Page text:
8. Abba Peter said this about the holy Macarius: ‘One day he came to the cell of an anchorite who happened to be ill, and he asked him if he would take something to eat, though his cell was stripped bare. When the other replied, “Some sherbet,” that courageous man did not hesitate, but went as far as Alexandria to fetch some for the sick man. The astonishing thing is that no-one knew about it.’

9. He also said that when Abba Macarius received all the brethren in simplicity, some of them asked him why he mixed with them like this. He replied, ‘For twelve years I served the Lord, so that he might grant me this gift, and do you all advise me to give it up?’

10. They said about Abba Macarius that when he visited the brethren he laid this rule upon himself, ‘If there is wine, drink some for the brethren’s sake, but for each cup of wine, spend a day without drinking water.’ So the brothers would offer him some refreshment, and the old man would accept it joyfully to mortify himself; but when his disciple got to know 41 about it he said to the brethren, ‘In the name of God, do not offer him any more, or he will go and kill himself in his cell.’ When they heard that, the brethren did not offer him wine any more.

11. When Abba Macarius was returning from the marsh to his cell one day carrying some palm-leaves, he met the devil on the road with a scythe. The latter struck at him as much as he pleased, but in vain, and he said to him, ‘What is your power, Macarius, that makes me powerless against you? All that you do, I do, too; you fast, so do I; you keep vigil, and I do not sleep at all; in one thing only do you beat me.’ Abba Macarius asked what that was. He said, ‘Your humility. Because of that I can do nothing against you.’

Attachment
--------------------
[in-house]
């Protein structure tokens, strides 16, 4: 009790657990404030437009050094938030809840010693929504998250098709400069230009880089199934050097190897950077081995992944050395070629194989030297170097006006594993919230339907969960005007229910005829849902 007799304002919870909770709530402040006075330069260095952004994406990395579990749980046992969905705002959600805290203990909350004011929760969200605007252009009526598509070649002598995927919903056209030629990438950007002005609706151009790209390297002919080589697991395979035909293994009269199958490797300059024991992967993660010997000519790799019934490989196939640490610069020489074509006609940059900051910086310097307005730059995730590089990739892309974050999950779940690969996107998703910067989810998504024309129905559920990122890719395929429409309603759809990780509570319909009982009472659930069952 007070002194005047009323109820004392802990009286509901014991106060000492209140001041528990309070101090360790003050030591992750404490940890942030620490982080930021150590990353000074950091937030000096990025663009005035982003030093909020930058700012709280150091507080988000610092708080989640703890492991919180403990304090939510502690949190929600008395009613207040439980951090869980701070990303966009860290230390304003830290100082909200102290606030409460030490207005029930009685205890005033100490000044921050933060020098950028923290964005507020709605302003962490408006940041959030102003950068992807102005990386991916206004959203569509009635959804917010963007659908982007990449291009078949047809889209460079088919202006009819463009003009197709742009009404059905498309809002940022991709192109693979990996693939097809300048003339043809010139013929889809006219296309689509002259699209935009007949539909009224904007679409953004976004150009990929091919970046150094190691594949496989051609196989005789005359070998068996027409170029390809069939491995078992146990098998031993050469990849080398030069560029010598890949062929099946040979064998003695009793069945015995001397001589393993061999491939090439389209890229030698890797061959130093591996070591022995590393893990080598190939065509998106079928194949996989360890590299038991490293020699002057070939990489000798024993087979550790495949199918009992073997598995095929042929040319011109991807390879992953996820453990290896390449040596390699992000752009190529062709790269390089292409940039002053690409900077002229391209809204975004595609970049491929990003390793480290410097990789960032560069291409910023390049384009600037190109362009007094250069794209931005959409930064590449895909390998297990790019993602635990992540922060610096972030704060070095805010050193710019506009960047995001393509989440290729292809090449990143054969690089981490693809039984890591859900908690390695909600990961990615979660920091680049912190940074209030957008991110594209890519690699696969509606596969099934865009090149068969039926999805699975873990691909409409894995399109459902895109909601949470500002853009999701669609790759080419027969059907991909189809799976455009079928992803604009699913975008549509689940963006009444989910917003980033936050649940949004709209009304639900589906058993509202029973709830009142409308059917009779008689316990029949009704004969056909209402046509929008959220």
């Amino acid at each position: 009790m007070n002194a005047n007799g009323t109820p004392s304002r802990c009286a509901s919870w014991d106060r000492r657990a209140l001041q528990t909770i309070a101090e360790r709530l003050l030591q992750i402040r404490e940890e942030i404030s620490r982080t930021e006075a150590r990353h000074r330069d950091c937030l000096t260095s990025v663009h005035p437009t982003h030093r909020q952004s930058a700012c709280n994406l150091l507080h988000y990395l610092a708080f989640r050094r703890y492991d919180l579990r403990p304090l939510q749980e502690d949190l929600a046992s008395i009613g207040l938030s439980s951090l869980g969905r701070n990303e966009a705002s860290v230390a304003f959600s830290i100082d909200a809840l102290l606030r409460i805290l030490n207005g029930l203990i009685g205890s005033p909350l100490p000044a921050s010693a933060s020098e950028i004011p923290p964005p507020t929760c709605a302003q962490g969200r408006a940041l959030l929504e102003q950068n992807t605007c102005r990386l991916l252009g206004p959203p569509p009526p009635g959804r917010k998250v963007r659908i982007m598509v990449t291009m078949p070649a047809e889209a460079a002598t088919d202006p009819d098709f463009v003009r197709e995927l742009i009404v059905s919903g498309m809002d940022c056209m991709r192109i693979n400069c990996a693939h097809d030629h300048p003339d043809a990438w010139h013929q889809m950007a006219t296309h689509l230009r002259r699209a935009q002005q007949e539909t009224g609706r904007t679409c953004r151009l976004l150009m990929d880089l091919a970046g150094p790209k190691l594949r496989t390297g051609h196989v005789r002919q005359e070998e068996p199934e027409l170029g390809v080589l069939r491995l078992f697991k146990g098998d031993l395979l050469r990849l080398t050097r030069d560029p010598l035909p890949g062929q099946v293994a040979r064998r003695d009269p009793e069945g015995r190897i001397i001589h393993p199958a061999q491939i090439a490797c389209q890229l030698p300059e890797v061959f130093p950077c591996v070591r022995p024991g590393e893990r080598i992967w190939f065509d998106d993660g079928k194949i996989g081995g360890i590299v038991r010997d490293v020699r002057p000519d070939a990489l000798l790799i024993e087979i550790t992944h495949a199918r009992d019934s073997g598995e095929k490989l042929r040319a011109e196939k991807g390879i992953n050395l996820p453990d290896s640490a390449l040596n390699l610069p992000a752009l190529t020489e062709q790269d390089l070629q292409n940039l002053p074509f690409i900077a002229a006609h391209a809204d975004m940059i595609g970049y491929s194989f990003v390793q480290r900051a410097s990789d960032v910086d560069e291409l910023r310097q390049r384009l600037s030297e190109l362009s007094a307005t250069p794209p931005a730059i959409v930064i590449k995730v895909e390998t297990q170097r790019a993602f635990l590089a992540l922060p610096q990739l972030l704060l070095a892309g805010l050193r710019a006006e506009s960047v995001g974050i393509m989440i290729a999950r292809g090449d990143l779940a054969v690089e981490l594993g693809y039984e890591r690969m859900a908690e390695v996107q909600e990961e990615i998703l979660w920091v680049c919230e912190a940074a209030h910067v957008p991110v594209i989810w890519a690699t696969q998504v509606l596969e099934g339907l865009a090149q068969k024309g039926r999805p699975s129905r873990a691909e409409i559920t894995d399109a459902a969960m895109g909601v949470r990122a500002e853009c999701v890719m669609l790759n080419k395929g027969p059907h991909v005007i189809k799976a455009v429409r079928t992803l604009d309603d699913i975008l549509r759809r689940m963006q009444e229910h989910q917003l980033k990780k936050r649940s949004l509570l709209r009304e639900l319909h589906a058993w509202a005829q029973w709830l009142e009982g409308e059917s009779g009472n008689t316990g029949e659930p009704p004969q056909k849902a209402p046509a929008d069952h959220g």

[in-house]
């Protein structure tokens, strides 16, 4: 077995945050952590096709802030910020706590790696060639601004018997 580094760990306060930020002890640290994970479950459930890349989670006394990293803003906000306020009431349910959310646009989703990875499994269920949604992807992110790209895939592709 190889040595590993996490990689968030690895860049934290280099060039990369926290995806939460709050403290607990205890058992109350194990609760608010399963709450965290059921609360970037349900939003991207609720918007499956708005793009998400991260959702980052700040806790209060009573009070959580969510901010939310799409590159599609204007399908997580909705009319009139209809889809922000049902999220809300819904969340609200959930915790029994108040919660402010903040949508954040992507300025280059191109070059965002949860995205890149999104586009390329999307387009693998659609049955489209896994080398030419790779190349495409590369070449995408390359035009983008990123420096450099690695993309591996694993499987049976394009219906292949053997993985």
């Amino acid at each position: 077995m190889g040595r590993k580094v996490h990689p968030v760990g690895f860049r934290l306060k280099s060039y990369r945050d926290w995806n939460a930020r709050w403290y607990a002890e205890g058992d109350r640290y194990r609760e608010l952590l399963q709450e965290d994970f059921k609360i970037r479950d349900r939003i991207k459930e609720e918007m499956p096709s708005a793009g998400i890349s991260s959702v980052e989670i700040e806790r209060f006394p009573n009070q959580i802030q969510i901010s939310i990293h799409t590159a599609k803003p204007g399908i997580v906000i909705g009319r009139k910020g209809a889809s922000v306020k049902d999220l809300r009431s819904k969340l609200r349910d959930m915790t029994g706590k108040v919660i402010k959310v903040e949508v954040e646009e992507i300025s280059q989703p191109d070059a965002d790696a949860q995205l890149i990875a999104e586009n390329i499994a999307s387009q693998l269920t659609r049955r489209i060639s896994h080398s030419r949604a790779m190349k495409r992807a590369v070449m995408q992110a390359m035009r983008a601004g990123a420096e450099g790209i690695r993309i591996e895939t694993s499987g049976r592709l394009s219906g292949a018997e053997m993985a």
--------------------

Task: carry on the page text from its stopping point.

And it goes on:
12. Some Fathers questioned Abba Macarius the Egyptian, ‘Why is it that whether you eat, or whether you fast, your body is always emaciated?’ The old man said to them, ‘The little bit of wood that is used to poke the vine branches when they are burning ends by being entirely burnt up by the fire; in the same way, man purifies his soul in the fear of God, and the fear of God bums up his body.’

13. One day Abba Macarius went up from Scetis to Terenuthis and went into the temple to sleep. Now there were some old coffins of the pagans there. Taking one, he put it under his head as a pillow. The devils, seeing his audacity, were filled with jealousy and to make him afraid they called out, as though addressing a woman, ‘So and so, come to bath with us.’ Another devil replied from beneath him, as though among the dead, ‘I have a stranger on top of me, and I cannot come.’ But the old man was not afraid. On the contrary, he knocked on the coffin with assurance, saying, ‘Awake, and go into the darkness, if you can.’ Hearing this, the devils began to cry out with all their might, ‘You have overcome us. ‘Filled with confusion, they fled.

14. It was said of Abba Macarius the Egyptian that one day when he was going up from Scetis with a load of baskets, he sat down, overcome with weariness and began to say to himself, ‘My God, you know very well that I cannot go any further,’ and immediately he found himself at the river.

15. A man of Egypt had a paralytic son. He brought him to the cell of Abba Macarius, and put him down at the door weeping and went a good distance away. The old man stooped down and saw the child, and said to him, ‘Who brought you here? ‘He replied, ‘My father threw me down here and went away.’ Then the old man said to him, ‘Get up, and go back to him.’ The child was cured on the spot; he got up and rejoined his father and they returned to their own home.